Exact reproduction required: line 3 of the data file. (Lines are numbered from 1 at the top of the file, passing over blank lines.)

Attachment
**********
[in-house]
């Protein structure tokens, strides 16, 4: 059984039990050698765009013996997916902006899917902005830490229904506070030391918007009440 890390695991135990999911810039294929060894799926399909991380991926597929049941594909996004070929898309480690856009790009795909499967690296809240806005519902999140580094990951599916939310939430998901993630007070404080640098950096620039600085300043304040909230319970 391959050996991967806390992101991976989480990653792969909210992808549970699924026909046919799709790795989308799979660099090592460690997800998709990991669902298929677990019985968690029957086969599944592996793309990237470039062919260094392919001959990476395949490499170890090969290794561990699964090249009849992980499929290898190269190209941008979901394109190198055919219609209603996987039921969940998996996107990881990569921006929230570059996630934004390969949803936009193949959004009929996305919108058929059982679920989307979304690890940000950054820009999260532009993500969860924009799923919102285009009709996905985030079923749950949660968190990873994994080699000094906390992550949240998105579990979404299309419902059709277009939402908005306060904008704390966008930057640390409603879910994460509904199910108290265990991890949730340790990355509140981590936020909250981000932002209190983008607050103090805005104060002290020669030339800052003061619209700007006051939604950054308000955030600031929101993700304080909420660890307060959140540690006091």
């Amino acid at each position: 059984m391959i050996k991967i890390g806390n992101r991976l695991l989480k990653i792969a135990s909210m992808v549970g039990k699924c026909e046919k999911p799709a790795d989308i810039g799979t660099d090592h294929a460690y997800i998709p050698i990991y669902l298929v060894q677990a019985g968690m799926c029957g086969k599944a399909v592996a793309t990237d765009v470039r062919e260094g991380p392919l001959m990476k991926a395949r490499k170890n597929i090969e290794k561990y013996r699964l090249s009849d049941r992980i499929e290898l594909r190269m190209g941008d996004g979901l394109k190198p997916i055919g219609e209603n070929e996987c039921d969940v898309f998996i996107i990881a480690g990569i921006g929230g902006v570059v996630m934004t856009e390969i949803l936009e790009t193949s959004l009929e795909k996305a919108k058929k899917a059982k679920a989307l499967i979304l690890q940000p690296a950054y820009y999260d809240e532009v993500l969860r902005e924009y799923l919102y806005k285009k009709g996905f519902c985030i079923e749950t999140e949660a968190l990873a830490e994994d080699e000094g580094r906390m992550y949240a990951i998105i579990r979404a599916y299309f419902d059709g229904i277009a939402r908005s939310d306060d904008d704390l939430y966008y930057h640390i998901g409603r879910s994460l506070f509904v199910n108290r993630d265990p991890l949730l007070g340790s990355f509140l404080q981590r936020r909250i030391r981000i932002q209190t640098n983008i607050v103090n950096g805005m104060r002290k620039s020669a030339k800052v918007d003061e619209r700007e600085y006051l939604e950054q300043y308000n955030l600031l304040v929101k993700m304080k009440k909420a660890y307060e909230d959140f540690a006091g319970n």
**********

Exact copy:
């Amino acid at each position: 059984m391959i050996k991967i890390g806390n992101r991976l695991l989480k990653i792969a135990s909210m992808v549970g039990k699924c026909e046919k999911p799709a790795d989308i810039g799979t660099d090592h294929a460690y997800i998709p050698i990991y669902l298929v060894q677990a019985g968690m799926c029957g086969k599944a399909v592996a793309t990237d765009v470039r062919e260094g991380p392919l001959m990476k991926a395949r490499k170890n597929i090969e290794k561990y013996r699964l090249s009849d049941r992980i499929e290898l594909r190269m190209g941008d996004g979901l394109k190198p997916i055919g219609e209603n070929e996987c039921d969940v898309f998996i996107i990881a480690g990569i921006g929230g902006v570059v996630m934004t856009e390969i949803l936009e790009t193949s959004l009929e795909k996305a919108k058929k899917a059982k679920a989307l499967i979304l690890q940000p690296a950054y820009y999260d809240e532009v993500l969860r902005e924009y799923l919102y806005k285009k009709g996905f519902c985030i079923e749950t999140e949660a968190l990873a830490e994994d080699e000094g580094r906390m992550y949240a990951i998105i579990r979404a599916y299309f419902d059709g229904i277009a939402r908005s939310d306060d904008d704390l939430y966008y930057h640390i998901g409603r879910s994460l506070f509904v199910n108290r993630d265990p991890l949730l007070g340790s990355f509140l404080q981590r936020r909250i030391r981000i932002q209190t640098n983008i607050v103090n950096g805005m104060r002290k620039s020669a030339k800052v918007d003061e619209r700007e600085y006051l939604e950054q300043y308000n955030l600031l304040v929101k993700m304080k009440k909420a660890y307060e909230d959140f540690a006091g319970n």